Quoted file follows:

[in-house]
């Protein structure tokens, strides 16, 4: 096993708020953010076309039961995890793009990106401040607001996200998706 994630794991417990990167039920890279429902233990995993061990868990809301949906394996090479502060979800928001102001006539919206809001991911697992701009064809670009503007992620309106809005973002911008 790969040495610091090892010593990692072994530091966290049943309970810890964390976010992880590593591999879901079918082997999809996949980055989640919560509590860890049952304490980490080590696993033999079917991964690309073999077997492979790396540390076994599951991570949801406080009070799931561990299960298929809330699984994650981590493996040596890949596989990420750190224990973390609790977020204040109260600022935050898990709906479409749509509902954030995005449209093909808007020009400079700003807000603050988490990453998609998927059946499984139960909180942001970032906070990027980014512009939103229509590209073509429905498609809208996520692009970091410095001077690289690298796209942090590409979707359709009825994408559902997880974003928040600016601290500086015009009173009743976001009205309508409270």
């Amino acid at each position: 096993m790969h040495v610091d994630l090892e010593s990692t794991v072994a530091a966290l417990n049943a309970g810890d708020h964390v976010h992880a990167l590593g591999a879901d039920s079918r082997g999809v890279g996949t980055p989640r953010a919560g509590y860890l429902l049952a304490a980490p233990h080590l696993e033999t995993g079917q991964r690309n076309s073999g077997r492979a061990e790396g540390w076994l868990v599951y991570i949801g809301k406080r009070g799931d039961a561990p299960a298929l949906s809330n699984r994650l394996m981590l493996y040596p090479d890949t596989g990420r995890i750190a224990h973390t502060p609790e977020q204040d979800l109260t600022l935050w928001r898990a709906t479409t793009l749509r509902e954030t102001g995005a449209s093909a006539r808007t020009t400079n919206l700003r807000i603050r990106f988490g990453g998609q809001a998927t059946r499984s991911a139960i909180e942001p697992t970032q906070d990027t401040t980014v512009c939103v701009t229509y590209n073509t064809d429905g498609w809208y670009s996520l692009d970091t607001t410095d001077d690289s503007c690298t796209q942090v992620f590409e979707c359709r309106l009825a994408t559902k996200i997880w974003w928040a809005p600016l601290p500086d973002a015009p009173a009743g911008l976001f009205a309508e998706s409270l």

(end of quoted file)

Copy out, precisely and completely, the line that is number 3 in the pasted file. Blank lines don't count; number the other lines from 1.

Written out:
């Amino acid at each position: 096993m790969h040495v610091d994630l090892e010593s990692t794991v072994a530091a966290l417990n049943a309970g810890d708020h964390v976010h992880a990167l590593g591999a879901d039920s079918r082997g999809v890279g996949t980055p989640r953010a919560g509590y860890l429902l049952a304490a980490p233990h080590l696993e033999t995993g079917q991964r690309n076309s073999g077997r492979a061990e790396g540390w076994l868990v599951y991570i949801g809301k406080r009070g799931d039961a561990p299960a298929l949906s809330n699984r994650l394996m981590l493996y040596p090479d890949t596989g990420r995890i750190a224990h973390t502060p609790e977020q204040d979800l109260t600022l935050w928001r898990a709906t479409t793009l749509r509902e954030t102001g995005a449209s093909a006539r808007t020009t400079n919206l700003r807000i603050r990106f988490g990453g998609q809001a998927t059946r499984s991911a139960i909180e942001p697992t970032q906070d990027t401040t980014v512009c939103v701009t229509y590209n073509t064809d429905g498609w809208y670009s996520l692009d970091t607001t410095d001077d690289s503007c690298t796209q942090v992620f590409e979707c359709r309106l009825a994408t559902k996200i997880w974003w928040a809005p600016l601290p500086d973002a015009p009173a009743g911008l976001f009205a309508e998706s409270l």